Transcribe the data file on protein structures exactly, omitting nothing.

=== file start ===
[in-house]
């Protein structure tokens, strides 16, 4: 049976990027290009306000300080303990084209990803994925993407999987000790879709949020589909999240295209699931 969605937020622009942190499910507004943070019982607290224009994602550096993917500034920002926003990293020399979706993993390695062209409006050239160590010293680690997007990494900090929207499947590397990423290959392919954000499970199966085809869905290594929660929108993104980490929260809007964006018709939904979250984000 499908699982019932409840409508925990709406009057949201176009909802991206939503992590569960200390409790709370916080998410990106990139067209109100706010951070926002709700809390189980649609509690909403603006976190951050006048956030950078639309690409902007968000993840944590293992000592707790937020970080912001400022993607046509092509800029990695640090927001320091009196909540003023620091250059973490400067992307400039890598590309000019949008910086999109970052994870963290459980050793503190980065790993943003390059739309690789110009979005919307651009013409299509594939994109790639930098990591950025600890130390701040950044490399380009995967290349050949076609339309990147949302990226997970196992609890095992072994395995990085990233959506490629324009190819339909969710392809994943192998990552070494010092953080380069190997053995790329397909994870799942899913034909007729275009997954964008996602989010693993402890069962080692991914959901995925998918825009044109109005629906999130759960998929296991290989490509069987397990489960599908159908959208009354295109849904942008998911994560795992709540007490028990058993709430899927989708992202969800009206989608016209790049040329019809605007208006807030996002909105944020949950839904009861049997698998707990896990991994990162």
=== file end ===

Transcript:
[in-house]
């Protein structure tokens, strides 16, 4: 049976990027290009306000300080303990084209990803994925993407999987000790879709949020589909999240295209699931 969605937020622009942190499910507004943070019982607290224009994602550096993917500034920002926003990293020399979706993993390695062209409006050239160590010293680690997007990494900090929207499947590397990423290959392919954000499970199966085809869905290594929660929108993104980490929260809007964006018709939904979250984000 499908699982019932409840409508925990709406009057949201176009909802991206939503992590569960200390409790709370916080998410990106990139067209109100706010951070926002709700809390189980649609509690909403603006976190951050006048956030950078639309690409902007968000993840944590293992000592707790937020970080912001400022993607046509092509800029990695640090927001320091009196909540003023620091250059973490400067992307400039890598590309000019949008910086999109970052994870963290459980050793503190980065790993943003390059739309690789110009979005919307651009013409299509594939994109790639930098990591950025600890130390701040950044490399380009995967290349050949076609339309990147949302990226997970196992609890095992072994395995990085990233959506490629324009190819339909969710392809994943192998990552070494010092953080380069190997053995790329397909994870799942899913034909007729275009997954964008996602989010693993402890069962080692991914959901995925998918825009044109109005629906999130759960998929296991290989490509069987397990489960599908159908959208009354295109849904942008998911994560795992709540007490028990058993709430899927989708992202969800009206989608016209790049040329019809605007208006807030996002909105944020949950839904009861049997698998707990896990991994990162």